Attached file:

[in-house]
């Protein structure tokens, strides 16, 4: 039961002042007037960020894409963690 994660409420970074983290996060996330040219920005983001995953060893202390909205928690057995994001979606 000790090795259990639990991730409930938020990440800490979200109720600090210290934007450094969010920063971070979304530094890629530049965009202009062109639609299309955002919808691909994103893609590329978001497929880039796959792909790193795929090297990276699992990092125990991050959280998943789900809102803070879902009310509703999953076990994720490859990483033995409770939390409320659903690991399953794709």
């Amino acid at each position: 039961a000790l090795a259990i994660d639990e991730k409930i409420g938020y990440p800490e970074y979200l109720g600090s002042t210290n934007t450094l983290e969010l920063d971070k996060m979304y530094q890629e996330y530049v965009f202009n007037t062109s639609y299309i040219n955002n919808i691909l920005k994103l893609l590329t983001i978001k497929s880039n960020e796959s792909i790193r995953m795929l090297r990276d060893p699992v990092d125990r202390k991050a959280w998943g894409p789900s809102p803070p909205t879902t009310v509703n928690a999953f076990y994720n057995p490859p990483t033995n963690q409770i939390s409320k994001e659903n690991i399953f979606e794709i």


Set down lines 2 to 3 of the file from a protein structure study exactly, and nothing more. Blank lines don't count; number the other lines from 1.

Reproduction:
């Protein structure tokens, strides 16, 4: 039961002042007037960020894409963690 994660409420970074983290996060996330040219920005983001995953060893202390909205928690057995994001979606 000790090795259990639990991730409930938020990440800490979200109720600090210290934007450094969010920063971070979304530094890629530049965009202009062109639609299309955002919808691909994103893609590329978001497929880039796959792909790193795929090297990276699992990092125990991050959280998943789900809102803070879902009310509703999953076990994720490859990483033995409770939390409320659903690991399953794709």
């Amino acid at each position: 039961a000790l090795a259990i994660d639990e991730k409930i409420g938020y990440p800490e970074y979200l109720g600090s002042t210290n934007t450094l983290e969010l920063d971070k996060m979304y530094q890629e996330y530049v965009f202009n007037t062109s639609y299309i040219n955002n919808i691909l920005k994103l893609l590329t983001i978001k497929s880039n960020e796959s792909i790193r995953m795929l090297r990276d060893p699992v990092d125990r202390k991050a959280w998943g894409p789900s809102p803070p909205t879902t009310v509703n928690a999953f076990y994720n057995p490859p990483t033995n963690q409770i939390s409320k994001e659903n690991i399953f979606e794709i």